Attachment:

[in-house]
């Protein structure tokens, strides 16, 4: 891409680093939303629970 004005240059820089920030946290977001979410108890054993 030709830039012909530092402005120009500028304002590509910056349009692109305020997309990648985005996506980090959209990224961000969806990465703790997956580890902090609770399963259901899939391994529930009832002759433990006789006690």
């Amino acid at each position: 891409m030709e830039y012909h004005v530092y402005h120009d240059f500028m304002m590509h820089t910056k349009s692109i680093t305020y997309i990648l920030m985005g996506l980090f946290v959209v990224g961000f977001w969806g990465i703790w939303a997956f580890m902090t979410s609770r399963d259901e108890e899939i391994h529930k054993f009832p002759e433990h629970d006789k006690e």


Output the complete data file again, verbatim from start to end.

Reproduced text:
[in-house]
């Protein structure tokens, strides 16, 4: 891409680093939303629970 004005240059820089920030946290977001979410108890054993 030709830039012909530092402005120009500028304002590509910056349009692109305020997309990648985005996506980090959209990224961000969806990465703790997956580890902090609770399963259901899939391994529930009832002759433990006789006690």
């Amino acid at each position: 891409m030709e830039y012909h004005v530092y402005h120009d240059f500028m304002m590509h820089t910056k349009s692109i680093t305020y997309i990648l920030m985005g996506l980090f946290v959209v990224g961000f977001w969806g990465i703790w939303a997956f580890m902090t979410s609770r399963d259901e108890e899939i391994h529930k054993f009832p002759e433990h629970d006789k006690e």